While both of these games do fall under the same genre of point and click adventure at the core they are very different games. The Longest Journey is fantasy adventure filled with magic and wonder; while Sanitarium is a dark demented trek into the psyche of a tormented man. If this was back when they were released then I would not be combining these reviews, but now they share something unique in common. And that is that they have both weathered the test of time and come out completely unscathed.
Many old games, even very good personal favourites, who are played now seem disappointingly antiquated. But a few games manage to retain their magic and two of these games are The Longest Journey and Sanitarium. If released today I have confidence that many video game critics would rate both of these games with similar scores as they got over a decade ago.
The Longest Journey has been a favourite of mine for quite some time, and without a doubt is one of the best point and click adventure game of all time. It really does a fabulous job of telling an interesting story and drawing you into it.
In the game you play as April Ryan, a art student, who is teleported to a alternate world, a world of magic. Their she learns that her world is only one of two parallel worlds (one of technology and one of magic) and they are both in danger of destruction. So she embarks on her quest to save them both.
Sanitarium is also a very well though of adventure game, the main different being the story and general theme of the game. Where The Longest Journey is magical Sanitarium is demented, where The Longest Journey fills the player with wonder Sanitarium fills the player with foreboding and confusion.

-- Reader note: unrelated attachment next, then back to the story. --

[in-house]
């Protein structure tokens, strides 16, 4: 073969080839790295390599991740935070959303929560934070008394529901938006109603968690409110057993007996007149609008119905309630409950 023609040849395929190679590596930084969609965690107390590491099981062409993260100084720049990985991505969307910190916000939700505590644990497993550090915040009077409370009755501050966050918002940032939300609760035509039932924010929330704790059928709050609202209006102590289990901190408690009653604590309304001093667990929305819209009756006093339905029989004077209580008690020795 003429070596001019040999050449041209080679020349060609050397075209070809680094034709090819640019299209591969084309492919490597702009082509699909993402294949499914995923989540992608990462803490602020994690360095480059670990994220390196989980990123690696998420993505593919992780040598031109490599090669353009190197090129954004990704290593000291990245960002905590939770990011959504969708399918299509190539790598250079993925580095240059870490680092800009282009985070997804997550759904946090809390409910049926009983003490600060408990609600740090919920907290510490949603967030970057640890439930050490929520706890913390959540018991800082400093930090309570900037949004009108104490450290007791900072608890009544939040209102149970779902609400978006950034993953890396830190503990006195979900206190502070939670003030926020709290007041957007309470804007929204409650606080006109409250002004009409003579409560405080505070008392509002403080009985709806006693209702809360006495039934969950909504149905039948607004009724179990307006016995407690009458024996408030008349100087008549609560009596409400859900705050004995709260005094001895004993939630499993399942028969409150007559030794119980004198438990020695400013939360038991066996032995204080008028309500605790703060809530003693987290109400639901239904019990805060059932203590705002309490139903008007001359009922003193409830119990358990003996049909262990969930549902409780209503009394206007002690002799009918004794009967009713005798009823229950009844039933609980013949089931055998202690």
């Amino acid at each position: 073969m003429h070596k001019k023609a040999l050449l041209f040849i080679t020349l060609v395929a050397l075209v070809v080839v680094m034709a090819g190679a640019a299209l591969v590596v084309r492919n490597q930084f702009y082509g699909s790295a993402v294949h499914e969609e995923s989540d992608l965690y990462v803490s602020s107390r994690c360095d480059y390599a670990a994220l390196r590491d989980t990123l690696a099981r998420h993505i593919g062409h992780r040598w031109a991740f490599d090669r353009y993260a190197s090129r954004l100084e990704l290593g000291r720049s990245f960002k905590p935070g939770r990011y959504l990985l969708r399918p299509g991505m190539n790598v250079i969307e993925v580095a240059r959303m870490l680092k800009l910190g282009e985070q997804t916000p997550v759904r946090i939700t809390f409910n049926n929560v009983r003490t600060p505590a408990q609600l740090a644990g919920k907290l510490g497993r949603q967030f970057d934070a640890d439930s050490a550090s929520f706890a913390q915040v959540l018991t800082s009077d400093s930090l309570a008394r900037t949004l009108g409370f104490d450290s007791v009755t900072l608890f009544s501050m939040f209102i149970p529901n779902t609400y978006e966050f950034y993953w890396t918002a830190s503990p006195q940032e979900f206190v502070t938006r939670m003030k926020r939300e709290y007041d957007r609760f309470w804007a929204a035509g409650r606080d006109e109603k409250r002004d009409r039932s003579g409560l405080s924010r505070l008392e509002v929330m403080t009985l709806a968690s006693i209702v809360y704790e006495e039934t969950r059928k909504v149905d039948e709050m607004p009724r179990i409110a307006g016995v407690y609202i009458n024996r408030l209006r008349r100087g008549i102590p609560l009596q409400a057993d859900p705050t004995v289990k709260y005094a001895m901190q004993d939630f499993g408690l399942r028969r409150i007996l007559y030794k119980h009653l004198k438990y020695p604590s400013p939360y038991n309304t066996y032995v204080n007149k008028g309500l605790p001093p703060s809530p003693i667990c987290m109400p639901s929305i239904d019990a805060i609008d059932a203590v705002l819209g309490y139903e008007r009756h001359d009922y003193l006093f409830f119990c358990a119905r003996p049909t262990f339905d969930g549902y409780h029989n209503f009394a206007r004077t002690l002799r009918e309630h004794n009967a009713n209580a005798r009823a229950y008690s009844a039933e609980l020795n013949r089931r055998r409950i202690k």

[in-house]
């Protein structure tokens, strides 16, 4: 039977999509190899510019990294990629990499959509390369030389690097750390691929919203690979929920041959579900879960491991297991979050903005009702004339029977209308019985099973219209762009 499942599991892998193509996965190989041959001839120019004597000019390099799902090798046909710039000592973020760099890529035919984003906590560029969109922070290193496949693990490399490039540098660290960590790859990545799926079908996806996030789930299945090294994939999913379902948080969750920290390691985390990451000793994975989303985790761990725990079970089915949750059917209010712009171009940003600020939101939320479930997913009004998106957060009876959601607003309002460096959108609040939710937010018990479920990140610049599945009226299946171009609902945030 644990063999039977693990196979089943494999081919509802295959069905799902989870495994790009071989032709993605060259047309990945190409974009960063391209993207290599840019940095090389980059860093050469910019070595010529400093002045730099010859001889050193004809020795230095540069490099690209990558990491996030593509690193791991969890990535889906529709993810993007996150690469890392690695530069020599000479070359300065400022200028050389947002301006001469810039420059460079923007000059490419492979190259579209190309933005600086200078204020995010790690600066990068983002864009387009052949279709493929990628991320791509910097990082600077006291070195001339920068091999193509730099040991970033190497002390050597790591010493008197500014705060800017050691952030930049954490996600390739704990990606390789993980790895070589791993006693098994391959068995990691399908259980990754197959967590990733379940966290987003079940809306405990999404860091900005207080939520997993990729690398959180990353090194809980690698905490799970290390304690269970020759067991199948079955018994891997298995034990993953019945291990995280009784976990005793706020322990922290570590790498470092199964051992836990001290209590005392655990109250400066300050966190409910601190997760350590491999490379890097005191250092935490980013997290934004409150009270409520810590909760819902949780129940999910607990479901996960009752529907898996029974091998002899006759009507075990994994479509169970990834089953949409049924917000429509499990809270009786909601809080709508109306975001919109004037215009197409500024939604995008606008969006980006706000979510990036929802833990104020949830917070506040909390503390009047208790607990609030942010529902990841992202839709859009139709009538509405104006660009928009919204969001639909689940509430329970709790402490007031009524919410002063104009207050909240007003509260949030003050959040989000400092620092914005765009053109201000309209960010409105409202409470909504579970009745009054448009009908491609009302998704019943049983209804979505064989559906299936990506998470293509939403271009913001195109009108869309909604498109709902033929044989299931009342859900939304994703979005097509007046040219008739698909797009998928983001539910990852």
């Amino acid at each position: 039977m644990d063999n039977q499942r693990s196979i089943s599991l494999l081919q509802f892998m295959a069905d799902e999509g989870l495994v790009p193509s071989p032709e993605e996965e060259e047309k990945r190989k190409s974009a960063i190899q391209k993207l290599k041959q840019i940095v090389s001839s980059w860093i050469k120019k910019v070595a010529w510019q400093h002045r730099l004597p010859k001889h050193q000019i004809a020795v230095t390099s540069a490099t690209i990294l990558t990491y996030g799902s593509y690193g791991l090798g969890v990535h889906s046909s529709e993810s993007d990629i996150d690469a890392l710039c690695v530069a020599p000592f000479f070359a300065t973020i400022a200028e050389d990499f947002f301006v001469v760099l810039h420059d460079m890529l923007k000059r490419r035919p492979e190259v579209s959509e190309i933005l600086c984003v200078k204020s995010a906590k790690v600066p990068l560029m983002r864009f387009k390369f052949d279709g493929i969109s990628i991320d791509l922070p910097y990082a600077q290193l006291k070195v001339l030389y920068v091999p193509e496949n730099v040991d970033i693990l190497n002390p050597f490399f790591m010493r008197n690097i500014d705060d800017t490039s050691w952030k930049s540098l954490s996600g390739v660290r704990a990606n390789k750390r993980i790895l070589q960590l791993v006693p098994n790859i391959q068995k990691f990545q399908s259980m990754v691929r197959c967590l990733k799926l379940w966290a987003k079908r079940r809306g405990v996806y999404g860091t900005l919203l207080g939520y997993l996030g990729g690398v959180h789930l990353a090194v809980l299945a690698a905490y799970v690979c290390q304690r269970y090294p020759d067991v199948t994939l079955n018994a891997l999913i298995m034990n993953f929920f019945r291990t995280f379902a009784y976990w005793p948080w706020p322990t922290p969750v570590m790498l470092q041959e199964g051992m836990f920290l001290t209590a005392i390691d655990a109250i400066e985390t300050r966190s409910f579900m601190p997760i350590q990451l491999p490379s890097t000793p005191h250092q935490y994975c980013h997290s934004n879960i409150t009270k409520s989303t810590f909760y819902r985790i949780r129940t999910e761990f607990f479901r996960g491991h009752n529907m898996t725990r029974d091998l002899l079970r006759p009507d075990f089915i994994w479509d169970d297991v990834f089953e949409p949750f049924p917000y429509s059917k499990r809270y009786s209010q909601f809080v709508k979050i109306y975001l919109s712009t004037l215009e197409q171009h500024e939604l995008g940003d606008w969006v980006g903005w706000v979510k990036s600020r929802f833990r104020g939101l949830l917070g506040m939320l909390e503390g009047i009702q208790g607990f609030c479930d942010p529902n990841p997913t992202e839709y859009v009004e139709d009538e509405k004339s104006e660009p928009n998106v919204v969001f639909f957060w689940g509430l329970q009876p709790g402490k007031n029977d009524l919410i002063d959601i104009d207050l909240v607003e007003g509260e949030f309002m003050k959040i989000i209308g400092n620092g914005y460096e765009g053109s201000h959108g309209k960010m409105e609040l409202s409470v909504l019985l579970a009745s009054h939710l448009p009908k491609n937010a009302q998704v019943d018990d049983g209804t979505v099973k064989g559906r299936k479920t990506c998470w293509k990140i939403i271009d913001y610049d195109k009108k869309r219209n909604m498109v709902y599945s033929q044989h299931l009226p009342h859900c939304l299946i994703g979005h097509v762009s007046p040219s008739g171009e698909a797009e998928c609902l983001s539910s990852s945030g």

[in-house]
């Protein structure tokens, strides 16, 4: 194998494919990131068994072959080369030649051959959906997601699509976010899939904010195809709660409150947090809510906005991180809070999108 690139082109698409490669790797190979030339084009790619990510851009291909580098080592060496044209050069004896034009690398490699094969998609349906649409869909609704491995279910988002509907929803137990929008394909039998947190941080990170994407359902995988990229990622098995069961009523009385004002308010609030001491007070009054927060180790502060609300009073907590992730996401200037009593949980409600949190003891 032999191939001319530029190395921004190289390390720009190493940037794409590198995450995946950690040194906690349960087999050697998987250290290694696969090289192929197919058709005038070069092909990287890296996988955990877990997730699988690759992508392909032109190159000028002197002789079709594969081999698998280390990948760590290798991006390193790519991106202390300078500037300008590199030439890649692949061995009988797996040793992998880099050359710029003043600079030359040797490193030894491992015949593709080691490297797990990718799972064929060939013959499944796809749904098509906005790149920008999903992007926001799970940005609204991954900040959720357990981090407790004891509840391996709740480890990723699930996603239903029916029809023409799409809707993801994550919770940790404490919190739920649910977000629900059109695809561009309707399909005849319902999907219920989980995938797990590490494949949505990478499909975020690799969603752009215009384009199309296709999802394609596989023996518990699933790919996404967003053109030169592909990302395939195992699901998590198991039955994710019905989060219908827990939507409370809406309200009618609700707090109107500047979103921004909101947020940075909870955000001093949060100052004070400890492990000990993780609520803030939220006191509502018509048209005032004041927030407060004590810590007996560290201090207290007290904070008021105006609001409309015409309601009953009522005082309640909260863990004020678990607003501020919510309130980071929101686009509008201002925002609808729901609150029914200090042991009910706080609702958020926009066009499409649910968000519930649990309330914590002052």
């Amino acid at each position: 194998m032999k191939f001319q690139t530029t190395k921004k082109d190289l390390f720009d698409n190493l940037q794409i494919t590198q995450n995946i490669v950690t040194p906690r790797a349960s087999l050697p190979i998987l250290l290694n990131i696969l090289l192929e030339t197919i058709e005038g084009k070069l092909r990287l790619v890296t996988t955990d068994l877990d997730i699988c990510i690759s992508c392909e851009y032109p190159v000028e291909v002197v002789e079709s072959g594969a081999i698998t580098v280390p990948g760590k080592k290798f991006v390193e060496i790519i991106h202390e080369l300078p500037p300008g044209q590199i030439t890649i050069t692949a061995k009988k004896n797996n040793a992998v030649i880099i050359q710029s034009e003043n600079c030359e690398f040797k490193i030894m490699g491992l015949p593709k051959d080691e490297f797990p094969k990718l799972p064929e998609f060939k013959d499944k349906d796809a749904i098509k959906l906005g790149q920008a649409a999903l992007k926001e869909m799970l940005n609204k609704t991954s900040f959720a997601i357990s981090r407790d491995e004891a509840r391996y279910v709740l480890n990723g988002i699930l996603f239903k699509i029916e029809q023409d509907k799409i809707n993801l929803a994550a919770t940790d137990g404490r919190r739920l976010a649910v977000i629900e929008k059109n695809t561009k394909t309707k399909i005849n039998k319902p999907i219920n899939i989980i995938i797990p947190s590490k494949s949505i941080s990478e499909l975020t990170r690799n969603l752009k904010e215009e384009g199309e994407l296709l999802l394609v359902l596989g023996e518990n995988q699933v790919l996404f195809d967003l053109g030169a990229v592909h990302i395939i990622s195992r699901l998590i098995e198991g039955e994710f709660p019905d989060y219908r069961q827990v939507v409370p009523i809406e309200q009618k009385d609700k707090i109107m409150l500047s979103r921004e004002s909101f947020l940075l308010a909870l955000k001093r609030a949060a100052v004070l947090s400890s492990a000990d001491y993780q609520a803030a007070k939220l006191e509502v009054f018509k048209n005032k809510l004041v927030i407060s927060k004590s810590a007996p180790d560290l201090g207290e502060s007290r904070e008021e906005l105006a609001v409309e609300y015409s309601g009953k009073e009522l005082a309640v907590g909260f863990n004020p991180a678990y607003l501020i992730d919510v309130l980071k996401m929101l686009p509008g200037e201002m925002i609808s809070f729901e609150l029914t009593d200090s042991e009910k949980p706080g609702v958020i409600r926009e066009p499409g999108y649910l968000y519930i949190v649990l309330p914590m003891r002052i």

In Sanitarium you play a mental patient "struggling with inner demons, wrestling with soul-wrenching torment, battling to regain even a slippery grip on reality" and remember who he is and what has happened to him. The story is told like a mystery, where you slowly unfold what has happened to you, but with one key difference. At every step, after gaining just a little incite into yourself and your history, you question if what you have learned is true, or if it is just a representation of the truth, or if you are just completely insane. You play the game partly in the protagonists delusions and partly in what at least appears to be reality. In the delusions the protagonist takes on different personas, and this is not just a visual change these personas have unique powers and abilities that add some diversity to the gameplay.